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Erica Galindo
Celebrating Food, Faith and Family
Last edited on: November 15, 2014.

“God is behind everything, but everything hides God,” wrote Victor Hugo in his classic Les Miserables, Book 5, Chapter 4.

Born FEBRUARY 26, 1802, Victor Marie Hugo was hailed as the greatest of the Romanticist poets.

He is best know for writing Cromwell, 1827, The Hunchback of Notre Dame, 1831, and Les Miserables, 1862, an epic story of redemption set in Paris after the French Revolution.

Hugo’s father was a general in Napoleon’s army, and Hugo supported his heir, until he turned out to be a tyrant.

Hugo opposed him and was forced into exiled for 19 years.

Over 3 million people attended Hugo’s funeral in Paris.

In his Preface to Cromwell, 1827, Victor Hugo wrote:

“Lastly, this threefold poetry flows from three great sources-The Bible, Homer, Shakespeare…

The Bible before the Iliad, the Iliad before Shakespeare.”

Victor Hugo stated:

“England has two books, the Bible and Shakespeare. England made Shakespeare, but the Bible made England.”

Victor Hugo remarked:

“Courage for the great sorrows of life, and patience for the small ones, and when you have laboriously accomplished your daily task, go to sleep in peace. God is awake.”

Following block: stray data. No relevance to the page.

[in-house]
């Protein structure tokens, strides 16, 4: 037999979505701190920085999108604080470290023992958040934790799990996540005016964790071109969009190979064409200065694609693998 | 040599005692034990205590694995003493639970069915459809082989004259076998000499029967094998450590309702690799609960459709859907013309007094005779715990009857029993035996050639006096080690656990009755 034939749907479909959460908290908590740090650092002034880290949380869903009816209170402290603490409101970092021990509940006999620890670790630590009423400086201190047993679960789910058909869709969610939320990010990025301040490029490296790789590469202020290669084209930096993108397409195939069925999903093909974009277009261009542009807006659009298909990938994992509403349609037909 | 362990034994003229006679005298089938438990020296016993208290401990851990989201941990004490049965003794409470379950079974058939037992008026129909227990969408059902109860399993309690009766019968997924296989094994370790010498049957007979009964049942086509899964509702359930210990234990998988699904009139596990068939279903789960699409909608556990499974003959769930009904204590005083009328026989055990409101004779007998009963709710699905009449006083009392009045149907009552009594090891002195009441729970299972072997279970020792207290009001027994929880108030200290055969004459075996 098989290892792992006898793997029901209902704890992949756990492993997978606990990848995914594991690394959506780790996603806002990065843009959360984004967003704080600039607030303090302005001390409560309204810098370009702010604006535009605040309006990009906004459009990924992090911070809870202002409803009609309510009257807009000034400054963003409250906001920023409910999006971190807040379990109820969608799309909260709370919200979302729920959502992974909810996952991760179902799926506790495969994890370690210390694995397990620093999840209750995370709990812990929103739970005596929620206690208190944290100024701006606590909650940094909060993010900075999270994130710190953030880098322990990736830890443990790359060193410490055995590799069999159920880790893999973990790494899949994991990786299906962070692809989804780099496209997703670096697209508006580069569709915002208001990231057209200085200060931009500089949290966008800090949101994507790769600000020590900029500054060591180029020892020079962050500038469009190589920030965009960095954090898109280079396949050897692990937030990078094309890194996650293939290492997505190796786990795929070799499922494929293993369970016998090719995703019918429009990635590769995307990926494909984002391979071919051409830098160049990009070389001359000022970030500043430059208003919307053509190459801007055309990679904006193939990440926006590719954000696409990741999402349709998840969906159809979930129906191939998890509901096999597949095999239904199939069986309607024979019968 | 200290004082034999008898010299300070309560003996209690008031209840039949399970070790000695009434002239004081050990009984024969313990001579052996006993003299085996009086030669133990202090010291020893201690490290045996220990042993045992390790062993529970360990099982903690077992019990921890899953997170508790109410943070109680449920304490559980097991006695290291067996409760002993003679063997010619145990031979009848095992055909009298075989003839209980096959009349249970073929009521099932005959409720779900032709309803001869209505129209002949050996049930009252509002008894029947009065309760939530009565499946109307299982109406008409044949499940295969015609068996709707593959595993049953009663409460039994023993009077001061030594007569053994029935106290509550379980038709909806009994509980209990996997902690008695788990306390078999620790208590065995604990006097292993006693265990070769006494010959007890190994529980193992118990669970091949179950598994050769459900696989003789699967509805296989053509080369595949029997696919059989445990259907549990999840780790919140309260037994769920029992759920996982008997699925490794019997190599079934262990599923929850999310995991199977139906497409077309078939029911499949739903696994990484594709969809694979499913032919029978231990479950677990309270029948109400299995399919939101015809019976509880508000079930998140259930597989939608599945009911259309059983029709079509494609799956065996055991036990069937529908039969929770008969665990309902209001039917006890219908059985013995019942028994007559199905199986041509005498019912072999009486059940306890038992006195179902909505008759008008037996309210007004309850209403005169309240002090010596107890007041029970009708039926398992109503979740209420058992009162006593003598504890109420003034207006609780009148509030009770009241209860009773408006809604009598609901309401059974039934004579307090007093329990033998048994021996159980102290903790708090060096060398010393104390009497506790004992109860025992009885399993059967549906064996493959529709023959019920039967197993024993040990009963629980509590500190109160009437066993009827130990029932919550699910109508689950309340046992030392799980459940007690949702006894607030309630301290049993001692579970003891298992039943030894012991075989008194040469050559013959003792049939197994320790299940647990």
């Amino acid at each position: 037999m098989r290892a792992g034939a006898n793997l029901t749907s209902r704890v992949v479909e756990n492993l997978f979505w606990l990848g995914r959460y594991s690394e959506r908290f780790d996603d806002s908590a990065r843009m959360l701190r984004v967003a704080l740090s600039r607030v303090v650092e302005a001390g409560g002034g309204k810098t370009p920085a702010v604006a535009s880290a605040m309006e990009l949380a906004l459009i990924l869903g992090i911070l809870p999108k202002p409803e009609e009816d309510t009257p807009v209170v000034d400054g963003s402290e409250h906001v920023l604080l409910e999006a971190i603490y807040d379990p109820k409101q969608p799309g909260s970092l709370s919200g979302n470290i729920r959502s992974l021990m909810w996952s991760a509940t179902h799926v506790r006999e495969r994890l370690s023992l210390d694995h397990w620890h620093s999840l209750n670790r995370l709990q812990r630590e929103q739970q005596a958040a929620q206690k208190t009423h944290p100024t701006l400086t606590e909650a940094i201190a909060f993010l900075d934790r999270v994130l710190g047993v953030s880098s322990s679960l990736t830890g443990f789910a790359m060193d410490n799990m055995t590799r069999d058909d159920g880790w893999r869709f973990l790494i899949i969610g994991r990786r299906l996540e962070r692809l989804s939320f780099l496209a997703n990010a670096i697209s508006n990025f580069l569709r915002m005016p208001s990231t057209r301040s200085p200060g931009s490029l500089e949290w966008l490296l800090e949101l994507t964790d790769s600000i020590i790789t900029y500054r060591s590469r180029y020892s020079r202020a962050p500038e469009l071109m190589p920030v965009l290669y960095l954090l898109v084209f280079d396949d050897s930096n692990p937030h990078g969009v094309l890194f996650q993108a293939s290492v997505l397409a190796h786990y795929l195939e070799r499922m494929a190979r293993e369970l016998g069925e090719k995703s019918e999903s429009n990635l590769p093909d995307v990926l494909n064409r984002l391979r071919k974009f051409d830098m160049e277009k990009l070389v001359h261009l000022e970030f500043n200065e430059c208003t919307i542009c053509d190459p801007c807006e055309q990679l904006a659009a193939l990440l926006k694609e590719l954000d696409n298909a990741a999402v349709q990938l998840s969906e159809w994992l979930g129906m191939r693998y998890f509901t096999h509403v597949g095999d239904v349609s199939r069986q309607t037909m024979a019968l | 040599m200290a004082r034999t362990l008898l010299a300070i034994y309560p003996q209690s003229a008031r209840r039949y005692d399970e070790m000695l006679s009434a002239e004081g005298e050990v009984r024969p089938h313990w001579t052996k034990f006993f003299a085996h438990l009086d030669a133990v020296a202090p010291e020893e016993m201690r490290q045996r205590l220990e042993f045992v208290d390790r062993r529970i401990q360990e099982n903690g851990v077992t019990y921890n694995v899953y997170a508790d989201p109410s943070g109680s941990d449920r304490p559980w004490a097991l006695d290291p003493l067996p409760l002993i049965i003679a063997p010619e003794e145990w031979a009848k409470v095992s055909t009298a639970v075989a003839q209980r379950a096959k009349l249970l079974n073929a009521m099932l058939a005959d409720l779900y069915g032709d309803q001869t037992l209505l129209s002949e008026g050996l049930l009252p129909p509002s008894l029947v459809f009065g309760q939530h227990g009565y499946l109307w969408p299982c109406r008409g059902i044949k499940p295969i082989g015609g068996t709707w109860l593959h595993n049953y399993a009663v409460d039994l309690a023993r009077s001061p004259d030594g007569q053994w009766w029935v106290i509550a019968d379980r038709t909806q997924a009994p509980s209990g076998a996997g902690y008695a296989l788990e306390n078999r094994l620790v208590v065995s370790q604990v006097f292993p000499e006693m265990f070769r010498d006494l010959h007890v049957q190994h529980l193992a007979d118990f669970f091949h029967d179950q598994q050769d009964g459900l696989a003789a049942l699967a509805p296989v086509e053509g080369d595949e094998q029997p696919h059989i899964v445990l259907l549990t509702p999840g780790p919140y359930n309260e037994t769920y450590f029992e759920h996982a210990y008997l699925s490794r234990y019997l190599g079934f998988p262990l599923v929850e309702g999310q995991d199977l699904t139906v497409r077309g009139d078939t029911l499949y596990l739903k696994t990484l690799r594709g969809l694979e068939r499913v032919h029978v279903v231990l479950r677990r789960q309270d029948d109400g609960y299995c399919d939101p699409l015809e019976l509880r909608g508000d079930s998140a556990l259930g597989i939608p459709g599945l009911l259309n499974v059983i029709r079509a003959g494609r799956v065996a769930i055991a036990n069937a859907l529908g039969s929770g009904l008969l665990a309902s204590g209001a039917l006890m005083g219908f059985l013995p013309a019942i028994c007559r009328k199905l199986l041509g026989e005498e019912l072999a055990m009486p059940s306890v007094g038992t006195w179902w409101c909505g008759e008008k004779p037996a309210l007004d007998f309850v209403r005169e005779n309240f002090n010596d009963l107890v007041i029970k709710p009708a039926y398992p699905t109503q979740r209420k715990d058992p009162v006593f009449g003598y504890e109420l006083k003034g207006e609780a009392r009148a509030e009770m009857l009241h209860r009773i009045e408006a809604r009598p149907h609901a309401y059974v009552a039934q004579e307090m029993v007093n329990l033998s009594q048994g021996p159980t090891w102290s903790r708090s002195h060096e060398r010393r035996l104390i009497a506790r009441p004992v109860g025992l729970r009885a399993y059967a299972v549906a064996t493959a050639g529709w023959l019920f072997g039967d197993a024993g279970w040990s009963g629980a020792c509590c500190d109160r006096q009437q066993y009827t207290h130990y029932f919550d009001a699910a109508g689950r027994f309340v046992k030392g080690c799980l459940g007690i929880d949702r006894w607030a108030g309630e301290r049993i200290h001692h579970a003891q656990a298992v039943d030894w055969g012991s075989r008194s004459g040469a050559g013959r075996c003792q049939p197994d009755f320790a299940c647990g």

Victor Hugo wrote in Histoire d’un crime, 1852:

“An invasion of armies can be resisted, but not an idea whose time has come.”

Ronald Reagan remarked to provincial leaders in Quebec City, Canada, March 18, 1985:

“Victor Hugo once observed: ‘No army can stop an idea whose time has come.’ Well, today the tide of freedom is up, lifting our economies ever higher on new currents of imagination, discovery, and hope for our future…

A role for government that is less interventionist…a role that creates a climate in which the entrepreneurial genius of the private sector can do what it does best–namely, create new wealth, new possibilities of employment.”

On January 27, 1988, Ronald Reagan addressed the Reserve Officers Association:

“Victor Hugo once said that ‘People do not lack strength; they lack will.’

Well…the American people looked deep into their souls and proved to the world that they still had the will to be free and the courage to carry the torch of liberty…

To these brave young men and women, to whom we owe so much, we restored the pride this country has in those who wear the military uniform of the United States of America.”





William J. Federer is a nationally known speaker, best-selling author, and president of Amerisearch, Inc., a publishing company dedicated to researching America’s noble heritage.

To learn more about the author please visit  William Federer







Featured image: Isabelle Allen as the young Cosette with Hugh Jackman, who stars in the role of Jean Valjean in Tom Hooper’s 2012 blockbuster film version of Les Miserables; Photo Courtesy of Universal Pictures

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